Hi folks. Allwyn from Australia here. Would like to push in a query here to professional mariners. This is focussing on modern ship management procedures on board today. I have been a Marine Engineer and now work on fleet safety and quality management.
In my dealings with the fleet, i see complicated anti pollution regulations require compliance and understanding mostly from the Chief Engineer. Most if not all Captains do not understand the equipment involved or what goes into making and keeping the ship IOPP or IAPP compliant. At the management level i hear a lot of frustration and complaints about Captains not being able to understand and comprehend basics and thus inadvertantly or advertantly marginalizing support that the Chiefs need. For that reason we implemened a direct hotline for the Chief to the Office without the need to go through the Captain which also was for many a frustrating experience again.
Today everything on board a Merchant ship is an engineering operation. It is impossible and beyond the scope for Ship Captains knowledge or training to know how ships move, how power is created, how water is generated, how fuel is centrifuged, how hydraulic systems work, how safety, backup and emergency buses are linked as systems, how sewage is processed and made harmless before discharge or what goes into the complexities of discharging cargoes using onboard gear etc…
Anything going wrong in these, or literally one can say on the ship is related to some Engineering aspect. Ship Captains do not have the abiliy, skill sets for analytical and higly specialized troubleshooting work that endanger vessels all the time, let alone comprehend the redundancy factor for equipment or spares on board that is absolutely essential for the safe running of the vessel.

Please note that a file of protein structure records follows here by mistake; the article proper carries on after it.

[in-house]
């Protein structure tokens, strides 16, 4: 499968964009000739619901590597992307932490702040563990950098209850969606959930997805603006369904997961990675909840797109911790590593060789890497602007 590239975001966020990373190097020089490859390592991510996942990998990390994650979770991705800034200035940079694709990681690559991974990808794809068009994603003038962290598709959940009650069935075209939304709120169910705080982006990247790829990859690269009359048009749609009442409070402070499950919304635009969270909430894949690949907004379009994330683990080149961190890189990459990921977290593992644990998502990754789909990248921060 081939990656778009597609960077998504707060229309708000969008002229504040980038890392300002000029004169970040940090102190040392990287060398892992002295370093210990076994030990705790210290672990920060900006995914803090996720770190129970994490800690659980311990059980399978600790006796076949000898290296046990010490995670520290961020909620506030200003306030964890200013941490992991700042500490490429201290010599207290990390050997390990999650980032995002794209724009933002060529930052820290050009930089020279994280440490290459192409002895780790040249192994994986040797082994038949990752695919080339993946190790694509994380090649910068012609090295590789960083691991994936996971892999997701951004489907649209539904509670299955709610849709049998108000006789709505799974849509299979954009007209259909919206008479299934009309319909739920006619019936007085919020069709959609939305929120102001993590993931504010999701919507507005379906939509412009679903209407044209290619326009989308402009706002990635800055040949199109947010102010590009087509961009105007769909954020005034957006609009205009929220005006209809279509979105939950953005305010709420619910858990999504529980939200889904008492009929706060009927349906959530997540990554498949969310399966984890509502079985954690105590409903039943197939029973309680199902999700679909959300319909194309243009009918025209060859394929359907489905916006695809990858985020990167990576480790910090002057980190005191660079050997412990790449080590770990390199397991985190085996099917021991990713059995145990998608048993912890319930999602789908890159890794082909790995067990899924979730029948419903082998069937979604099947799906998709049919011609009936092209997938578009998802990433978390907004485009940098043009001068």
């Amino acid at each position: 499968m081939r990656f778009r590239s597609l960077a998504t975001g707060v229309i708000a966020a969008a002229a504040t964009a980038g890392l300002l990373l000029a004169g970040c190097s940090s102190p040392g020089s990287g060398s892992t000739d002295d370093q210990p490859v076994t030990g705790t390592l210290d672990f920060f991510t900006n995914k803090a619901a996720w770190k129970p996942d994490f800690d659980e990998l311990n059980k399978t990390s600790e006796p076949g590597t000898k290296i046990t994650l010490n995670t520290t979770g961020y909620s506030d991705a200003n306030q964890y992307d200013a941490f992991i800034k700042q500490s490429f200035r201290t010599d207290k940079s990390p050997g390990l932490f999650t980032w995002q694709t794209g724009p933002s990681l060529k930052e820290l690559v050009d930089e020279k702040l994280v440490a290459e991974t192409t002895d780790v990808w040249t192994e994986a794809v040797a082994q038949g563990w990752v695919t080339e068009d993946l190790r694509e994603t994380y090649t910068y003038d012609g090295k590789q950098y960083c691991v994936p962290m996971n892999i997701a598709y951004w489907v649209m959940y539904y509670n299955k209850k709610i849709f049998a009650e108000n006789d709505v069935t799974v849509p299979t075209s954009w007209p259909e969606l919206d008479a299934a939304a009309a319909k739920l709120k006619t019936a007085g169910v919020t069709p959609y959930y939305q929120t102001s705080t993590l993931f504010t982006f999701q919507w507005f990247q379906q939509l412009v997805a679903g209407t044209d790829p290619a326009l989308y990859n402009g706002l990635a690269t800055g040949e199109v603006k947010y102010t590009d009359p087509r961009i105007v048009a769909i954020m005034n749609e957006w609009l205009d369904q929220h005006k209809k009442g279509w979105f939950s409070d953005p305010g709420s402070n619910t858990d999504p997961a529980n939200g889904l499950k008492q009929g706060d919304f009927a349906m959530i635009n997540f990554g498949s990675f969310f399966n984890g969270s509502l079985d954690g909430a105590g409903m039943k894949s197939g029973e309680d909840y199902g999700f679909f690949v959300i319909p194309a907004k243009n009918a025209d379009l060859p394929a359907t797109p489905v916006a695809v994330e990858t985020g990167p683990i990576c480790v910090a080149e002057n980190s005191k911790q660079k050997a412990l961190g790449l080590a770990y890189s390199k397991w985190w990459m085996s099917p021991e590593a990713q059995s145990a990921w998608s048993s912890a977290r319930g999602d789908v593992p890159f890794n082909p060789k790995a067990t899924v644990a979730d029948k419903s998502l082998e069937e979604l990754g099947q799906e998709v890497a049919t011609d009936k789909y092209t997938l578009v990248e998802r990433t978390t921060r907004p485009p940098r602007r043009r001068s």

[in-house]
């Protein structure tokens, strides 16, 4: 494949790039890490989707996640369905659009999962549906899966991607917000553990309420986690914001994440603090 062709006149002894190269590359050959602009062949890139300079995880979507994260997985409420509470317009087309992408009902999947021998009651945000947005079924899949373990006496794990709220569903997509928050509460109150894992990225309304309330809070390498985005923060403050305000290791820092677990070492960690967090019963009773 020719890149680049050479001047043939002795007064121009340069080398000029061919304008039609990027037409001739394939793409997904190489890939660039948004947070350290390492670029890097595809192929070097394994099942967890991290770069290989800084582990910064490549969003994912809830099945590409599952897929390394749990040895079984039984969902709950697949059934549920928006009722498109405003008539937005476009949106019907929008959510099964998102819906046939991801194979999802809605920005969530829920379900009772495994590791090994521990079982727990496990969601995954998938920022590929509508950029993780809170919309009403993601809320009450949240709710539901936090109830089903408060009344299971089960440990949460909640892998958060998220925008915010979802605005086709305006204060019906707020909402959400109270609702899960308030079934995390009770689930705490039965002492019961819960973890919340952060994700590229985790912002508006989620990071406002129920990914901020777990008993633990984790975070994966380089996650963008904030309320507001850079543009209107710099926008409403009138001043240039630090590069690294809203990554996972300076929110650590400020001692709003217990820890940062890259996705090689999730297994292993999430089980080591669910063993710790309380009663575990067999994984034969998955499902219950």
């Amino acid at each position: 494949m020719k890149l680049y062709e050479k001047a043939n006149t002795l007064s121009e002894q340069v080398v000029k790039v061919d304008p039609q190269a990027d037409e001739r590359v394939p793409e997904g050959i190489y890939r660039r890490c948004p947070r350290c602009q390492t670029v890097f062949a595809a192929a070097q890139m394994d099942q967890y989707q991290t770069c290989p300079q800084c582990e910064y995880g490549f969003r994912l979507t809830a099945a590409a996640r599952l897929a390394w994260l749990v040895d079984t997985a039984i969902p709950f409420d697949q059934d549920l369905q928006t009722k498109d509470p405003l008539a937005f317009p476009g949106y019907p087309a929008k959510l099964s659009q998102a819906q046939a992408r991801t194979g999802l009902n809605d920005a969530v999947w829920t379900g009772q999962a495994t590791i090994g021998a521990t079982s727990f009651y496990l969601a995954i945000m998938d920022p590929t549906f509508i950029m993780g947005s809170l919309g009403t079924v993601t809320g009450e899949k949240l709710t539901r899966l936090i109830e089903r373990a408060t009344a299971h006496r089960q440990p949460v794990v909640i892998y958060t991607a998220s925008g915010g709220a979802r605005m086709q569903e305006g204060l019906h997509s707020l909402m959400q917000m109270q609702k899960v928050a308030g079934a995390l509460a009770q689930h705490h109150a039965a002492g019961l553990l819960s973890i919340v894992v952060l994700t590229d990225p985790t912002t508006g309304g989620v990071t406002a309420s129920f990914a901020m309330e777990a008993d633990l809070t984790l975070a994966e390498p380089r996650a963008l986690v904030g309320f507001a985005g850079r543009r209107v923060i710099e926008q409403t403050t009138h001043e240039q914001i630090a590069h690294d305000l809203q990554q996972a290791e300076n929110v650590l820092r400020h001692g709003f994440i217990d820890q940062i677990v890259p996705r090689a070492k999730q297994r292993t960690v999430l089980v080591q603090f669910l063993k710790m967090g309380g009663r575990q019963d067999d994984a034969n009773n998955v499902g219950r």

[B]No management holds the Captain responsible for such[/B]. They hold the Chief Engineer responsible and it becomes his responsibility to solve that problem to ensure the safety of the crew and the Master included.[I] We did an internal study on critical operations [B]requiring a high skill set[/B] over a large period of time, spanning more than a year[/I]. Over 95% cases involved the skills of the Chief Engineer and his team in either bringing back operations to safe mode, preventing a pollution incident, preventing commercial damage due to delays and in some instances prevention of possible grevious injury.
Moreover we faced a situation where many ship Captains showed high handedness without being able to factor in and able to comprehend the criticality under which the Chief Engineer was working. Some instances including a few Chiefs who resigned and left this company were a direct result of the Captains inability to comprehend a Marine Engineers job.
Times have changed and we are seriously even considering putting up a Cargo Engineer to take care of deck machinery, loading discharge operations, ballast water management, deballast and ballast functions and managing the loadicator towards that end. This would free up the mate also for purely navigational responsibilities.
A Captains skillset requirement today is much lesser than what was say even 15 years ago wih the advent of accurate Global positioning and easy to use Radar and navigational equipment and extremely accurate weather analysis.
[I][B]How would people here feel if i raised the issue of complete executive management responsibility being put on a Chief Engineer instead of the Captain on board, because of his better understanding of the ship and it’s equipment? [/B][/I]
Thanks, and this is not to raise Deck-Engine issues, but serious replies to why this is possible or why it is not. Would be glad to hear views of people on this forum, whether the mindset to share top operational executive management on board is possible yet or not? Or shall we have to continue with the ‘Command’ based system on board for the foreseeable future?